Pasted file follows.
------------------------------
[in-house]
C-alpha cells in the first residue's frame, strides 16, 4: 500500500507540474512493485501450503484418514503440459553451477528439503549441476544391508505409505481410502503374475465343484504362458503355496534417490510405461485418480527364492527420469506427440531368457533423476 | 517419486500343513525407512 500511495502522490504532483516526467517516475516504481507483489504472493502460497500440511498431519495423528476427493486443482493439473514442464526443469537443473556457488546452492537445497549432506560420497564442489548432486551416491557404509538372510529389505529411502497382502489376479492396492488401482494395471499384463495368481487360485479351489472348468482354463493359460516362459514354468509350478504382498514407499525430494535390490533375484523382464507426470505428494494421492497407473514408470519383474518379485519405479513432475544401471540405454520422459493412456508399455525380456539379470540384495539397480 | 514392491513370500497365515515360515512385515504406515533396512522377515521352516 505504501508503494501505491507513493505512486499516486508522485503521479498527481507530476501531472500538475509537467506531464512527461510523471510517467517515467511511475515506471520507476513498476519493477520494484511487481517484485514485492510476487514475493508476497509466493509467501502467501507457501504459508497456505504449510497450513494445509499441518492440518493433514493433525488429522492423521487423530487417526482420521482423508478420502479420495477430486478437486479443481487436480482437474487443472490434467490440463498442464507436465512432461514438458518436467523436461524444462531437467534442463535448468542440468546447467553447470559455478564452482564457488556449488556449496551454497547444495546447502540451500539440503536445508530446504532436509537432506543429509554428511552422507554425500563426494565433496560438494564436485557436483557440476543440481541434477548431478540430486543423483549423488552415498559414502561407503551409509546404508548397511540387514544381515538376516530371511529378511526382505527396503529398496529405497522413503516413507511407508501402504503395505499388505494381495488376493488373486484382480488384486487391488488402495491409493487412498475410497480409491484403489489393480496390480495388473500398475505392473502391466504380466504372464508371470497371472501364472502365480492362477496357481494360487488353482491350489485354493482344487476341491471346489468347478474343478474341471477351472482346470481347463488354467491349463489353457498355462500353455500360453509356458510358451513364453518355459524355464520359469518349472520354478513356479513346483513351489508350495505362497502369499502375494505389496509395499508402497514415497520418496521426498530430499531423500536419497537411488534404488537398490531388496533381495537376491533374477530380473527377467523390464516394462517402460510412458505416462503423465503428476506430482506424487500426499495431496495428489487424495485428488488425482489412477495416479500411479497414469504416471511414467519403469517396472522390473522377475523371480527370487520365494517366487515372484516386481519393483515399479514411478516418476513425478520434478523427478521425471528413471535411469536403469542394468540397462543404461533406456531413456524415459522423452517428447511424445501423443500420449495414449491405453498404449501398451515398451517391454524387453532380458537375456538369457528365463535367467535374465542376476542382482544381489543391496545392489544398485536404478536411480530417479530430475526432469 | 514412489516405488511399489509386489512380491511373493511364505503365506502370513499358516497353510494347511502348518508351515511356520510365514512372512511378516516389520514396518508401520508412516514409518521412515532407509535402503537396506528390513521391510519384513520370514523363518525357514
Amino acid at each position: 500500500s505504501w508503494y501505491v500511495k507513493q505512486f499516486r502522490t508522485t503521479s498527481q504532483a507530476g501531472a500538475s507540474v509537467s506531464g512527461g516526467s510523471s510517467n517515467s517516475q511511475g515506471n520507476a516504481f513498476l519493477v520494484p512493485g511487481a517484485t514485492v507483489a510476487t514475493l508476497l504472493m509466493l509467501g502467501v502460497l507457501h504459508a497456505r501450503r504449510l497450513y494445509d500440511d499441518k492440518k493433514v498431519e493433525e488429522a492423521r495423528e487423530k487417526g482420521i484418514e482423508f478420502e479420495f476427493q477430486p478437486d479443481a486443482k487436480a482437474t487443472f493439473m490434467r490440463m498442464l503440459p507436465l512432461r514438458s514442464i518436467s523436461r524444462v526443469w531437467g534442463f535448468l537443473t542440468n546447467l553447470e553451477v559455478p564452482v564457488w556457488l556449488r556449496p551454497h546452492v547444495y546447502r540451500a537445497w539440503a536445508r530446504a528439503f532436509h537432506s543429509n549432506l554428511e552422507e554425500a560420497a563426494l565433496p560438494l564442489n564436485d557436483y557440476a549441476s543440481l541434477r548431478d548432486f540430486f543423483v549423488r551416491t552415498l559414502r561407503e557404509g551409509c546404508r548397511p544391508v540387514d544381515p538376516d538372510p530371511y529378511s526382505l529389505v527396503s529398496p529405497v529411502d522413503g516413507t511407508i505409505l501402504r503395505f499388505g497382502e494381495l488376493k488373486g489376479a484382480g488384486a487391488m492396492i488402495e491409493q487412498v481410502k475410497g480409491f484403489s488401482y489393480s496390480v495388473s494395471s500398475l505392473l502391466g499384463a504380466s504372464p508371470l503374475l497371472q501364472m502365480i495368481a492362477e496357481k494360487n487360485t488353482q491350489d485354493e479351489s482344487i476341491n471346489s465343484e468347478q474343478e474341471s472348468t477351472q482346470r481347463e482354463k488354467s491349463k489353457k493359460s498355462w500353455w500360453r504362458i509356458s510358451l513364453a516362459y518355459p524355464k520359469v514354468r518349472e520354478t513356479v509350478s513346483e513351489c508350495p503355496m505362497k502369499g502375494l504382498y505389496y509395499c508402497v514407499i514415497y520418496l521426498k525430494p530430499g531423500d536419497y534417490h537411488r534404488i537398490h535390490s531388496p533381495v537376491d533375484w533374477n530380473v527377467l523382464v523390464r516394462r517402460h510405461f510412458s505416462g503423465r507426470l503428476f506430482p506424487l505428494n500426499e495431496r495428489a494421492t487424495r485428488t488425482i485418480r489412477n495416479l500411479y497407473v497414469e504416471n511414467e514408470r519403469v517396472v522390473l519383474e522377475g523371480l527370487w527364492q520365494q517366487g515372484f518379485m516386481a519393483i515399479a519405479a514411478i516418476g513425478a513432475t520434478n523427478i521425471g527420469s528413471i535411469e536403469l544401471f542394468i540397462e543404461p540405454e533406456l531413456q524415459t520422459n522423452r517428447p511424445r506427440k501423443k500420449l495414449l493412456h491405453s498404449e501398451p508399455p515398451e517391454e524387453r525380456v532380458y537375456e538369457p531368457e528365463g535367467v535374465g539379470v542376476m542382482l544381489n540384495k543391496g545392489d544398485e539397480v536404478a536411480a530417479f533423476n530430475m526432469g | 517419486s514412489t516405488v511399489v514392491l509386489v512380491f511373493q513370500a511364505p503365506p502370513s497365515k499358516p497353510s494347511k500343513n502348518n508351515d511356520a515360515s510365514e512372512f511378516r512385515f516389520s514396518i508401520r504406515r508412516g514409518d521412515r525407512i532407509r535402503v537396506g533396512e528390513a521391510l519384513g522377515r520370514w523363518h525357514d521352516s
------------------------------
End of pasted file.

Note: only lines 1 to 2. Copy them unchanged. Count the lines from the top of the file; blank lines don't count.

[in-house]
C-alpha cells in the first residue's frame, strides 16, 4: 500500500507540474512493485501450503484418514503440459553451477528439503549441476544391508505409505481410502503374475465343484504362458503355496534417490510405461485418480527364492527420469506427440531368457533423476 | 517419486500343513525407512 500511495502522490504532483516526467517516475516504481507483489504472493502460497500440511498431519495423528476427493486443482493439473514442464526443469537443473556457488546452492537445497549432506560420497564442489548432486551416491557404509538372510529389505529411502497382502489376479492396492488401482494395471499384463495368481487360485479351489472348468482354463493359460516362459514354468509350478504382498514407499525430494535390490533375484523382464507426470505428494494421492497407473514408470519383474518379485519405479513432475544401471540405454520422459493412456508399455525380456539379470540384495539397480 | 514392491513370500497365515515360515512385515504406515533396512522377515521352516 505504501508503494501505491507513493505512486499516486508522485503521479498527481507530476501531472500538475509537467506531464512527461510523471510517467517515467511511475515506471520507476513498476519493477520494484511487481517484485514485492510476487514475493508476497509466493509467501502467501507457501504459508497456505504449510497450513494445509499441518492440518493433514493433525488429522492423521487423530487417526482420521482423508478420502479420495477430486478437486479443481487436480482437474487443472490434467490440463498442464507436465512432461514438458518436467523436461524444462531437467534442463535448468542440468546447467553447470559455478564452482564457488556449488556449496551454497547444495546447502540451500539440503536445508530446504532436509537432506543429509554428511552422507554425500563426494565433496560438494564436485557436483557440476543440481541434477548431478540430486543423483549423488552415498559414502561407503551409509546404508548397511540387514544381515538376516530371511529378511526382505527396503529398496529405497522413503516413507511407508501402504503395505499388505494381495488376493488373486484382480488384486487391488488402495491409493487412498475410497480409491484403489489393480496390480495388473500398475505392473502391466504380466504372464508371470497371472501364472502365480492362477496357481494360487488353482491350489485354493482344487476341491471346489468347478474343478474341471477351472482346470481347463488354467491349463489353457498355462500353455500360453509356458510358451513364453518355459524355464520359469518349472520354478513356479513346483513351489508350495505362497502369499502375494505389496509395499508402497514415497520418496521426498530430499531423500536419497537411488534404488537398490531388496533381495537376491533374477530380473527377467523390464516394462517402460510412458505416462503423465503428476506430482506424487500426499495431496495428489487424495485428488488425482489412477495416479500411479497414469504416471511414467519403469517396472522390473522377475523371480527370487520365494517366487515372484516386481519393483515399479514411478516418476513425478520434478523427478521425471528413471535411469536403469542394468540397462543404461533406456531413456524415459522423452517428447511424445501423443500420449495414449491405453498404449501398451515398451517391454524387453532380458537375456538369457528365463535367467535374465542376476542382482544381489543391496545392489544398485536404478536411480530417479530430475526432469 | 514412489516405488511399489509386489512380491511373493511364505503365506502370513499358516497353510494347511502348518508351515511356520510365514512372512511378516516389520514396518508401520508412516514409518521412515532407509535402503537396506528390513521391510519384513520370514523363518525357514